SHARE BUYBACK PLAN
In order to pacify its shareholders after the resignation of Vishal Sikka, Infosys asserted that it will repurchase as many as 113 million shares at ₹1,150 each. The repurchase price represents a 25 per cent premium to its closing price at the time of announcement. This massive ₹13,000 crore buyback, amounting to nearly 5 per cent of the company’s share capital, is aimed at increasing the returns for the shareholders. As per market regulator Security and Exchange Board of India’s rules, 15 per cent of buyback is reserved for retail investors (having shareholding up to ₹2 lakh). This implies that around 1.70 crore shares in the buyback will be reserved for retail investors. With total retail holding of 2.87 crore shares, even if all of the retail shareholders tender their shares, the acceptance ratio will be 59 per cent. Although many small Infosys shareholders may fail to tender their shares in the buyback for various technical reasons, the buyback offers a decent arbitrage opportunity for others.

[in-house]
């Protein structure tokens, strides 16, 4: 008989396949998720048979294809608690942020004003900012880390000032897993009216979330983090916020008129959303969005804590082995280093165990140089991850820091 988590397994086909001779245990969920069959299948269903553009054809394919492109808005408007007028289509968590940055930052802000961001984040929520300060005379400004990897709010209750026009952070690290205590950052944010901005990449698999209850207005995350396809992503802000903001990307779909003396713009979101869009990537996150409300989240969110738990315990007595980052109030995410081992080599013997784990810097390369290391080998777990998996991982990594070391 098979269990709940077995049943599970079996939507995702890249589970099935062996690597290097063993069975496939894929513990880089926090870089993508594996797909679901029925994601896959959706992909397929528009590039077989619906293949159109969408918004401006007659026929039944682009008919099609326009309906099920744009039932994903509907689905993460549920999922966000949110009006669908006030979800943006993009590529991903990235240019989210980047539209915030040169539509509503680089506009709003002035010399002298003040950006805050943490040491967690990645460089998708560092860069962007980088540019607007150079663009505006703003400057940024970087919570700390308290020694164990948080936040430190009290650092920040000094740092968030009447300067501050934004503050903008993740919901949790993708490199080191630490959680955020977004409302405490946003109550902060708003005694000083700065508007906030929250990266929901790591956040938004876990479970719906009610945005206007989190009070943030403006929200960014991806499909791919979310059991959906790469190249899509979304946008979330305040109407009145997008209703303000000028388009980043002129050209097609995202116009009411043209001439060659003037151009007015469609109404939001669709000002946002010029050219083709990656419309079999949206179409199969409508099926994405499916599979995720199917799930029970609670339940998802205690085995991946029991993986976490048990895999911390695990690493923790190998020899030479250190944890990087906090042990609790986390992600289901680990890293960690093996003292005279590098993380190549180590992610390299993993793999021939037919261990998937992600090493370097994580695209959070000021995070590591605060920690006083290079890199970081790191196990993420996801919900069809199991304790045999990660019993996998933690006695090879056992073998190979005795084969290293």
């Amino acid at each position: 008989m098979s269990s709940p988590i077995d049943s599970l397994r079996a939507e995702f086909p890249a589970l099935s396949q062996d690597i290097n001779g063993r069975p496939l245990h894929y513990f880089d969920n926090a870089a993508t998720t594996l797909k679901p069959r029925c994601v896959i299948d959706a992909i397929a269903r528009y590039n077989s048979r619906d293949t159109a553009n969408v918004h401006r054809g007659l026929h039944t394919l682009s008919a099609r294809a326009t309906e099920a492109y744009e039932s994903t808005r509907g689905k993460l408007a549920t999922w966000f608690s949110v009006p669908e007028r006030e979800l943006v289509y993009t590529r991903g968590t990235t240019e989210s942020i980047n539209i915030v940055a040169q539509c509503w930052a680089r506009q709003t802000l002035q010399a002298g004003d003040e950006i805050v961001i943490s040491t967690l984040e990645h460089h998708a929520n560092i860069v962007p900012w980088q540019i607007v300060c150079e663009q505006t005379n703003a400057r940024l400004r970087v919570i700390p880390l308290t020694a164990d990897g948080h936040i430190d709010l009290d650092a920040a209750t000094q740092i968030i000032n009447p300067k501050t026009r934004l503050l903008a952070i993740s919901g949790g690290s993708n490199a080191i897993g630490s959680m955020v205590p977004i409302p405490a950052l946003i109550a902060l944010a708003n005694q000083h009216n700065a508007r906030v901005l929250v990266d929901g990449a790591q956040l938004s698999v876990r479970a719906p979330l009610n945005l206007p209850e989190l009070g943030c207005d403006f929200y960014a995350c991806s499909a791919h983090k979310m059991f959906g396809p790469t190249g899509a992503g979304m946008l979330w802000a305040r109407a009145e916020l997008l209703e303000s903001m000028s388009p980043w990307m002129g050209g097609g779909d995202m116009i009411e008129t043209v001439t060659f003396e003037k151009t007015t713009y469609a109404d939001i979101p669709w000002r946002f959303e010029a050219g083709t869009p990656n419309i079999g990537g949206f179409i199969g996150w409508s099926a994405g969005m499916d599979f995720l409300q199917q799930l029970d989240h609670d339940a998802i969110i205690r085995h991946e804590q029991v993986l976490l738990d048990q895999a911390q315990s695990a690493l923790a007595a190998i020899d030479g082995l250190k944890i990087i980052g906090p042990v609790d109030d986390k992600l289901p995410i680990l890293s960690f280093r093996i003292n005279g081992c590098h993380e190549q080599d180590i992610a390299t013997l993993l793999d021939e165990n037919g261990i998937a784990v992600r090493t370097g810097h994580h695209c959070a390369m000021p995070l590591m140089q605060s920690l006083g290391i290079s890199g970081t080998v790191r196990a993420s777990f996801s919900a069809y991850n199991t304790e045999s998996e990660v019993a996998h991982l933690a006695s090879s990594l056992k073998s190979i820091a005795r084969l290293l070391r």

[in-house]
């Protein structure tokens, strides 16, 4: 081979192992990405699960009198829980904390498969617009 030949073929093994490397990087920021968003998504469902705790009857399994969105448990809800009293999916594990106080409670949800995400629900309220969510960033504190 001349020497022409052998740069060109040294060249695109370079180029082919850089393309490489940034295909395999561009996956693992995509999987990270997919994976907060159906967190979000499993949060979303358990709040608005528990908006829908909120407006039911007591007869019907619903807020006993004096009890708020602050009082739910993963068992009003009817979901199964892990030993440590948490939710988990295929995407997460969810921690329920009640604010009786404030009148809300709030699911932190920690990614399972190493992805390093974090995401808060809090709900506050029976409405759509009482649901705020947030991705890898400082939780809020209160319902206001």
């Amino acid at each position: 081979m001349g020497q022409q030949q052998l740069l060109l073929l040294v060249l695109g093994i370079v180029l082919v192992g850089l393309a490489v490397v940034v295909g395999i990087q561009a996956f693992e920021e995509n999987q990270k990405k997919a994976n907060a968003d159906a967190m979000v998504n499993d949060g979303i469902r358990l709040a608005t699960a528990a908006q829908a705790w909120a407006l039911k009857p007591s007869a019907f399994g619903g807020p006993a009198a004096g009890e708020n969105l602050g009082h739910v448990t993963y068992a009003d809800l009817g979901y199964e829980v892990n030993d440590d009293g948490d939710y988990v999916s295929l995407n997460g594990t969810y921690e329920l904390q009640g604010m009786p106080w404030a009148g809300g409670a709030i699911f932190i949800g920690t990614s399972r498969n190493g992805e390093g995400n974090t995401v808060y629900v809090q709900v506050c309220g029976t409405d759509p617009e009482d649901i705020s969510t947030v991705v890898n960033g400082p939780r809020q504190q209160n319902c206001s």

Infosys started well in FY18, retaining its full year constant currency revenue growth guidance, thus beating analysts’ expectations.
The company's revenue for the quarter ended on June 30, 2017 dropped by 0.2 per cent to ₹17,078 crore compared to ₹17,120 crore in the corresponding quarter of last year. Its consolidated profit during the quarter fell 3.3 per cent sequentially to ₹3,483 crore.